Style Curious

13/09/2011

Curiosity shop photographer, Philip Woolway


Utter Clutter is the pertinent name of one of the curiosity shops captured for posterity by Gosport based photographer, Philip Woolway. A specially curated collection of Woolway’s curiously characterful images is now available for purchase, exclusively at ShopCurious. Here’s a little more about the inspiration behind his work:

Morrisey, The Manic Street Preachers and the Kaiser Chiefs are some of the performers photographed by Woolway, who initially specialized in live concert images. He took up photography in the early ‘90s, after a long career in IT, and is largely self-taught, having taken various courses at the Royal Photographic Society in Bath. His debut exhibiton documented the making of a video at the Theatre Royal, Portsmouth to help raise funds for the restoration of the run down building. But, it was one day when a job in Southsea was rained off that it all began... He walked into Langfords antique shop and was simply stunned at the number of vintage treasures crammed into the shop. There were endless photo opportunities - he spent two hours browsing and snapping away (see below).


He immediately started looking for more junk shops on the internet and in directories, but found that many had since closed down. On a trip to the Isle of Wight, at least 30 sites had disappeared. However, it was here that he stumbled upon Chale Antiques, with its amazing skulls, taxidermy, pickled body parts, jar of cocaine from the war and box of teeth from a Victorian dentist.

Woolway uses a special ‘fish eye’ camera lens to capture every detail of a room stuffed full of curiosities and collectables. His aim is to “fill your face with chaos” – to offer you a “visual rummage” – a sort of Where’s Wally of a gigantic jumble of antiques and curios. The intense detail in each of the uncomposed shots is totally unique. His images are also tinged with a sense of nostalgia – a last glimpse of an eccentric, old fashioned type of establishment that is rapidly becoming extinct.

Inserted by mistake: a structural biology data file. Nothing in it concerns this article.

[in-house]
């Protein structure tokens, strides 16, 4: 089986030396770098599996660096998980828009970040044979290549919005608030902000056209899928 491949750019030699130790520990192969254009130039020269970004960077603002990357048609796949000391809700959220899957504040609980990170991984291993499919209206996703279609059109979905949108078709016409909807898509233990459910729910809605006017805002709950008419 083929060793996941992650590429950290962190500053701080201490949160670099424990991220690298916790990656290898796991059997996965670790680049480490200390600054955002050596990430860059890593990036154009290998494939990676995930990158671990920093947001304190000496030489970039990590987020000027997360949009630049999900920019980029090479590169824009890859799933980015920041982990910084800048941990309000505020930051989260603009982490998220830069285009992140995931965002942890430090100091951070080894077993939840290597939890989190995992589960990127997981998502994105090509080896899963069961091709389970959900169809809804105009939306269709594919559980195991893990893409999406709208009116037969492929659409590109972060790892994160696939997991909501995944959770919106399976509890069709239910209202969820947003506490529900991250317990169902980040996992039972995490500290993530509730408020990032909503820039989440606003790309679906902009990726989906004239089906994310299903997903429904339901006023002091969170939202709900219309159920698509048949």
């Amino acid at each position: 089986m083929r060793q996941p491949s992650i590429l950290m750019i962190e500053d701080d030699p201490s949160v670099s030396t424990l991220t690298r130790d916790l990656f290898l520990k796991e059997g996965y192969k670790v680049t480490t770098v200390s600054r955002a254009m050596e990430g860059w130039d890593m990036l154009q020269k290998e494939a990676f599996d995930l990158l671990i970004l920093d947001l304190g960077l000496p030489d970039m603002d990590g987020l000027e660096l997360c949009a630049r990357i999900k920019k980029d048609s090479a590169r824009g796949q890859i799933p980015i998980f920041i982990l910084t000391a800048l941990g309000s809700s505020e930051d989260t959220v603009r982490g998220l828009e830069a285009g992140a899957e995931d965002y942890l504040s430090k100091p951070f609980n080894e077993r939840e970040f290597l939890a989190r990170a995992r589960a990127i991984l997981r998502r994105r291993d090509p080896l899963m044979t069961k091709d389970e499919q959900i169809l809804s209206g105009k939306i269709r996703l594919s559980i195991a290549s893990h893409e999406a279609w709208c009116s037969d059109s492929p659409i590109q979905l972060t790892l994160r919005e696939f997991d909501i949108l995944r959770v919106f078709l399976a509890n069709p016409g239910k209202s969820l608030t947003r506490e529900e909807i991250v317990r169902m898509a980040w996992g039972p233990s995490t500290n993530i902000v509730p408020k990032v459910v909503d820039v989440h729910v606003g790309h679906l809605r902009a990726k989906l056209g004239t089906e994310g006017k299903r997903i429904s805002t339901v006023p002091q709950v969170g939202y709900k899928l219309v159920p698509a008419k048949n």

The project is propelled by Woolway’s curiosity. He wonders how objects have arrived in a place – and what story they have to tell. How did Hermann Goering’s Nazi uniform end up at Plymouth Antiques? Why is there a polar bear in Frome? And he’s curious to know more about the Aberdeen Angus skull in the Isle of Wight that’s said to have been someone’s pet…

Woolway explains that the owners of such shops tend to be older. They’re often real characters, who are more than happy to spend time chatting - recounting stories of unusual finds, like the occasion when a man walked into Chale Antiques with a metal box containing a mummified hand, a cross section slice of a human nipple in a jar and a petrified cat.

Philip loves visiting quirky places, like Portmeirion in North Wales – even Camden Market, “though it’s changing fast.” And he continues to travel around the country in search of Dickensian style ‘old curiosity shops’. He’d also like to go international with this project, and has already been approached by a shop in Austria, as well as a museum in Berlin.

“It’s such a shame that the traditional junk shop is being replaced by something more tidy and less interesting,” says Woolway. But it’s a fitting tribute that he’s captured these fine examples for posterity. Every photograph is like a time capsule of a bygone era – a multi-layered reflection of past experiences and lifestyles. We feel privileged to be able to share Philip's unique insight into a vanishing world at ShopCurious.